By Fadi Albatal
In my last post on disaster recovery (DR)
automation, I explored how to address the complexity and challenges of DR implementation and execution through the
deployment and adoption of new technologies. In many cases, however, the
question is not whether organizations have the ability to implement a complex
DR solution – it is a question of being able to afford one.
recently published survey by Enterprise Strategy Group ESG found that 74
percent of respondents could tolerate up to three hours of downtime before they
start suffering revenue loss, and 54 percent of those surveyed could not
tolerate even an hour of downtime. This is an indicator of two things: first,
our business processes are heavily dependent on IT, which is a good thing; and
second, a DR implementation for systems that drive and support business
processes is crucial to the survival of an enterprise.
today’s stricter criteria for downtime tolerance, we can already exclude and
dismiss certain legacy DR strategies as nonviable. One such strategy that has
been the backbone of any DR process for a long time is recovery from tape. Tape
recovery times can be hours and even days in many cases, especially when it
comes to partial or entire data center recovery. Although virtual tape
libraries (VTL) and other disk-based de-duplication solutions have accelerated
the backup and recovery process, data restoration performed with traditional
backup software is an extremely complex and lengthy process that far exceeds
the tolerance level of the 74 percent of respondents to the ESG survey.
make the right decision on where to invest, let’s first categorize the recovery
scenarios. In most cases, data loss is the result of human error or a software
or hardware malfunction. This represents almost 84 percent of failure and
data-loss scenarios. In all these instances, a local recovery may be the best
way to go. Remote recovery, however, remains the best response to natural
disasters where the impact on primary data center operations is significant.
The second tier of categorization is the services that you’re providing to your
users. Since all data is not created equal, it’s important to identify what
constitutes critical tier-one versus tier-two services and the different
service level agreements (SLA) associated with these applications.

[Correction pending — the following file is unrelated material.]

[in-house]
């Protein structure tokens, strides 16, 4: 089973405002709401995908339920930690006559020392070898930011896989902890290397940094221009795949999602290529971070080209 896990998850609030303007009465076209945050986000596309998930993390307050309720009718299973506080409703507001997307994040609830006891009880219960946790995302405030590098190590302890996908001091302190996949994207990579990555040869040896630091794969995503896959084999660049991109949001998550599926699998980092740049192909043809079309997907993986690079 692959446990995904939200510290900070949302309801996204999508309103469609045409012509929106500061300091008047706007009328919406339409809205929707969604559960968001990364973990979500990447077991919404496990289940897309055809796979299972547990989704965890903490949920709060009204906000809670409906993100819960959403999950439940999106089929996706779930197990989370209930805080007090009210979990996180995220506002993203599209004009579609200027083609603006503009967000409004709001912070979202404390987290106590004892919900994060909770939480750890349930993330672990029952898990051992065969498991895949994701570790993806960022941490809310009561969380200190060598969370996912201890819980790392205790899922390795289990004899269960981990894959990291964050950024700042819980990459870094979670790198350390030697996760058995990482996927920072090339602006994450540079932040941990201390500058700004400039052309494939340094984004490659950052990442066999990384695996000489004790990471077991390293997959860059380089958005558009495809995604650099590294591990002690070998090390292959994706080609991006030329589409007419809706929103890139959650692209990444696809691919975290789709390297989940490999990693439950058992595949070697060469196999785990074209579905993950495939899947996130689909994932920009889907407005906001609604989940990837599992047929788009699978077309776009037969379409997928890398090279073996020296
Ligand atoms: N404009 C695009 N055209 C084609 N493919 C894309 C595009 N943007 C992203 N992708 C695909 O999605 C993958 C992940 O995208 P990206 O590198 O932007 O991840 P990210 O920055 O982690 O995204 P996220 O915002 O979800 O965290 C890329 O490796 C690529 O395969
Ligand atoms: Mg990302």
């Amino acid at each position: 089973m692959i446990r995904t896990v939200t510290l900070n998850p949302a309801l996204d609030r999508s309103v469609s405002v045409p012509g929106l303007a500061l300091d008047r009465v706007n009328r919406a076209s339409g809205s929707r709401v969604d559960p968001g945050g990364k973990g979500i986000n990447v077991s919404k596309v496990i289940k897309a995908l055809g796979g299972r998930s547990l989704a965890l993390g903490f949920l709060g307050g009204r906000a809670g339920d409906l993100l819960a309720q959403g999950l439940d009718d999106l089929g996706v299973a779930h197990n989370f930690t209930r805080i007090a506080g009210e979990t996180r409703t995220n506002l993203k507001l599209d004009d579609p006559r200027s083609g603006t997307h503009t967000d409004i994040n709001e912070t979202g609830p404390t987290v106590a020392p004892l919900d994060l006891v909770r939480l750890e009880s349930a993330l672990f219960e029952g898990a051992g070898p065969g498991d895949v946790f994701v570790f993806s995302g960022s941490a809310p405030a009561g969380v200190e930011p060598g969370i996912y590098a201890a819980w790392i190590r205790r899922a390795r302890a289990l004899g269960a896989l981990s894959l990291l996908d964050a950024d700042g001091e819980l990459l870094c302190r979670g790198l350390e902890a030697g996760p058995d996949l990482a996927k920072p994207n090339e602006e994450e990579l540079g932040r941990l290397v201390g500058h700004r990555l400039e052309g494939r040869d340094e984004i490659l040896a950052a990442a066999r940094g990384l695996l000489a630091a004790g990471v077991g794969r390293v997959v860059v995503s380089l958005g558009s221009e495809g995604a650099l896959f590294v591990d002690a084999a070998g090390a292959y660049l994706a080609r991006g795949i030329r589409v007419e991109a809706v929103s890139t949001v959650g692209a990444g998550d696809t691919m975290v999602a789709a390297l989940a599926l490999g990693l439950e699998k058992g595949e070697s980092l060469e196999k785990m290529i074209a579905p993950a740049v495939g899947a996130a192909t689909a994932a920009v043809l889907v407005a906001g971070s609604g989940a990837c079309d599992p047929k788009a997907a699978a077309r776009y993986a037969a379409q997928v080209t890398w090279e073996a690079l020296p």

categorization does not mean that you should neglect some services over others.
There is often a correlation between the desired up-time of a certain
application and the cost of the infrastructure supporting the service. Tiering
your services based on SLA will help you distribute your investment accordingly
and ensure optimal up-time for all your business-critical applications.
are some best practices to achieve the highest level of availability while
keeping your costs under control:
with the local recovery infrastructure and reduce the level of dependency on tape
by leveraging newer technologies such as snapshots and continuous data
protection (CDP). This has three distinct benefits: dramatically improved
recovery time, elimination of the backup window, and reduced tape production
from daily to monthly backups. It’s important, though, to maintain the
secondary copy of the data separate from your primary infrastructure for
optimal availability and to assign the right resources to the right service as
per your service-level tiering. The result is a massive reduction of the tape
infrastructure and a much lower operating cost for both backup and recovery
it comes to your remote copy, you should consider your needs and the frequency
of utilization of your remote infrastructure. Your needs in the case of a major
disaster are not the same. In many cases, an infrastructure that ensures
essential services is sufficient for DR (this is where that tiering model is
important, too). Also, the performance-level requirements may be reduced in a
disaster scenario, which should allow you to invest in a lower-cost
infrastructure at the remote site. And, as with tape-based DR systems, a big
portion of the cost of data replication is associated with data transport. A
WAN-optimized replication solution is essential to keep your DR costs down and
to allow you to invest your money strategically in the right areas.
any local or remote DR solution needs to solve for one question: how can I
restore my data and get my services back online as soon as possible? Because
the highest cost of any DR scenario is the downtime – and loss of business associated with it.
About the Author:
Fadi Albatal is the
vice president of marketing at FalconStor Software. With more
than 12 years of senior level management in the IT market, Albatal has
substantial experience with large-scale storage systems.
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